One of the most important contributors to the success of both Disney and Pixar, not to mention the entire medium of animation, was a man named Joe Ranft. It would be impossible for any Disney fan not to owe him thanks, especially if they enjoyed the company’s output in the nineties.
The Pasadena-born Californian loved to entertain even as a child, and this took form primarily in his magic, although he was equally passionate about film and comedy.
Like many talented future Disney artists, he enrolled in CalArts in the seventies, studying in the character animation program alongside people like John Lasseter and Brad Bird.
His student films got him hired at Disney in 1980 where he wrote and did storyboard art, mentored by the great Disney animator Eric Larson.
While at Disney, his comedy aspirations were cultivated when he got accepted into the L.A.-based improv troupe The Groundlings, where many famous comedians and actors got their start, including Paul Reubens, Melissa McCarthy, Will Ferrell and Kristen Wiig.
Ranft provided art and story material for The Brave Little Toaster, Who Framed Roger Rabbit, Oliver & Company, The Little Mermaid, The Rescuers Down Under, Beauty and the Beast, Aladdin, The Lion King, Fantasia 2000, The Nightmare Before Christmas and James and the Giant Peach.
He was hired at Pixar in 1991 as Head of Story and became a key member of the Pixar braintrust, contributing mainly to Toy Story, Toy Story 2, A Bug’s Life, Monsters, Inc. and Cars.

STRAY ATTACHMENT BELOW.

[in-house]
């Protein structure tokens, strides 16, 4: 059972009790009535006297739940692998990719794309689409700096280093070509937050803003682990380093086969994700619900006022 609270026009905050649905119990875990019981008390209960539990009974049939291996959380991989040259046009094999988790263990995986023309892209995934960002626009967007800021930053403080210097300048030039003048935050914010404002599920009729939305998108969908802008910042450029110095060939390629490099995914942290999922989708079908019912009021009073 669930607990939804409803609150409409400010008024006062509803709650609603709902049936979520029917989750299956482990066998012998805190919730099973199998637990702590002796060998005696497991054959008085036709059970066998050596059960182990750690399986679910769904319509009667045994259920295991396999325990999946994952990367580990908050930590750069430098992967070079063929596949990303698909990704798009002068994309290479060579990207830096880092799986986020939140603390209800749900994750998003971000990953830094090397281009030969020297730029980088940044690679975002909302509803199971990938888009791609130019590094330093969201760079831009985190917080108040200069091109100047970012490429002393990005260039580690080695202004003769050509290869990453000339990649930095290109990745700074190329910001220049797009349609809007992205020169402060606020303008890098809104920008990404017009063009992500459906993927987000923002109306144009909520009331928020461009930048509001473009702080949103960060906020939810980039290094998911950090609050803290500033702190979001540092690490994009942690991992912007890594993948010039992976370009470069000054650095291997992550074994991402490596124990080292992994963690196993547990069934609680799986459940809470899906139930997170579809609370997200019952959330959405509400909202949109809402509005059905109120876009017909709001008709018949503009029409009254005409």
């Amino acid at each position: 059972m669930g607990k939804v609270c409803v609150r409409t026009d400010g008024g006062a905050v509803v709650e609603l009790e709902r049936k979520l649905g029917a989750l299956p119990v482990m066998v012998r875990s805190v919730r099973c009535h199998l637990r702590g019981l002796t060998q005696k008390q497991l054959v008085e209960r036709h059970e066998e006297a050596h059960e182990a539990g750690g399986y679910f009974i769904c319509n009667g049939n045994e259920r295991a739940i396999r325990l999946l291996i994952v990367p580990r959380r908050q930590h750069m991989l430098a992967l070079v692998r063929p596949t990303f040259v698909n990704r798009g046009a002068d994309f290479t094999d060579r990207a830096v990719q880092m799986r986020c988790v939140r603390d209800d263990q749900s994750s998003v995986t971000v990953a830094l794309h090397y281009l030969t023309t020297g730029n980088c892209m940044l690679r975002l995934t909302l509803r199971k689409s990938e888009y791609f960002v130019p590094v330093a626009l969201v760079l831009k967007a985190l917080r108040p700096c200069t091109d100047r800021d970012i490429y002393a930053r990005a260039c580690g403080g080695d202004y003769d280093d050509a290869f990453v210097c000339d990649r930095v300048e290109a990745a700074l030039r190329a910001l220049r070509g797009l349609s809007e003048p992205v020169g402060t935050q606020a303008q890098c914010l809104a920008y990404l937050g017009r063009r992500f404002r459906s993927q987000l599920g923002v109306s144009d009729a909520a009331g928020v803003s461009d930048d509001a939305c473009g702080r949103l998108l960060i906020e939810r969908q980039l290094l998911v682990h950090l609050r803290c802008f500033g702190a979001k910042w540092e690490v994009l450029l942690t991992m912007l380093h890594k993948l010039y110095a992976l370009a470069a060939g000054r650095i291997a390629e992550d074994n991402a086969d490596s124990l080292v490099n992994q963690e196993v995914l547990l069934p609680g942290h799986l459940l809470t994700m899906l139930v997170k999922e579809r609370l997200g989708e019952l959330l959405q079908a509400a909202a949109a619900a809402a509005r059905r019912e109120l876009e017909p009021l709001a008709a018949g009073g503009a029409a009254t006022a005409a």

While at Pixar, he voiced a number of characters. Take a look at the animated stars he brought to life.
I was sad to hear Ranft died in a car accident back in 2005, because I knew how important he was to the team when I constantly saw the man alongside the Pixar directors in all the behind-the-scenes footage in the “Making-of” videos.
From what I’ve heard, Ranft was a talented creator. He had an infectious enthusiasm lost in most animation productions. He had a keen sense of what was funny and what would or wouldn’t work in any given film. Heimlich the caterpillar from A Bug’s Life was only voiced by Ranft because no actor could be as funny as he was in the scratch voice sessions.
He defined the role of Head of Story, a difficult job for an animated production because it requires you to be able to juggle ideas, interact with many different artists, and constantly change your vision so that the film will be as great as possible.
Like Walt Disney, Ranft could inspire you and make you want to do better. He was known for being hilarious and easygoing, a rare quality in a leader. You’ll never hear a negative thing about him from his colleagues, either.